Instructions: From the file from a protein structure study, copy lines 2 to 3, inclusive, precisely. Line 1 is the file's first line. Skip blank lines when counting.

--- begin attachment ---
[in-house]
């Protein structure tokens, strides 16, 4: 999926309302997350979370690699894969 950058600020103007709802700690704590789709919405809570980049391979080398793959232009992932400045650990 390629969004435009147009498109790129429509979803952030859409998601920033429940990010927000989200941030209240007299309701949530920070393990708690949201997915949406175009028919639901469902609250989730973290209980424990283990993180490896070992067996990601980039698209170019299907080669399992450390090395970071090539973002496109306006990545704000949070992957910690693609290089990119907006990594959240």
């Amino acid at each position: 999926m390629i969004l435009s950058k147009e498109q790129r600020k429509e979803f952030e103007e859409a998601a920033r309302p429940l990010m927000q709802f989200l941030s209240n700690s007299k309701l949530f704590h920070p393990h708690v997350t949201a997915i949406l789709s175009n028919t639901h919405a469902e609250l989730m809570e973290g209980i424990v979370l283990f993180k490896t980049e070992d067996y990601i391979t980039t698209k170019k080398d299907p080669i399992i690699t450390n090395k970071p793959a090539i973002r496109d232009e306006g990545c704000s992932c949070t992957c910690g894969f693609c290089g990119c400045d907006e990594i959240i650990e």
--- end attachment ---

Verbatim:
């Protein structure tokens, strides 16, 4: 999926309302997350979370690699894969 950058600020103007709802700690704590789709919405809570980049391979080398793959232009992932400045650990 390629969004435009147009498109790129429509979803952030859409998601920033429940990010927000989200941030209240007299309701949530920070393990708690949201997915949406175009028919639901469902609250989730973290209980424990283990993180490896070992067996990601980039698209170019299907080669399992450390090395970071090539973002496109306006990545704000949070992957910690693609290089990119907006990594959240």
């Amino acid at each position: 999926m390629i969004l435009s950058k147009e498109q790129r600020k429509e979803f952030e103007e859409a998601a920033r309302p429940l990010m927000q709802f989200l941030s209240n700690s007299k309701l949530f704590h920070p393990h708690v997350t949201a997915i949406l789709s175009n028919t639901h919405a469902e609250l989730m809570e973290g209980i424990v979370l283990f993180k490896t980049e070992d067996y990601i391979t980039t698209k170019k080398d299907p080669i399992i690699t450390n090395k970071p793959a090539i973002r496109d232009e306006g990545c704000s992932c949070t992957c910690g894969f693609c290089g990119c400045d907006e990594i959240i650990e």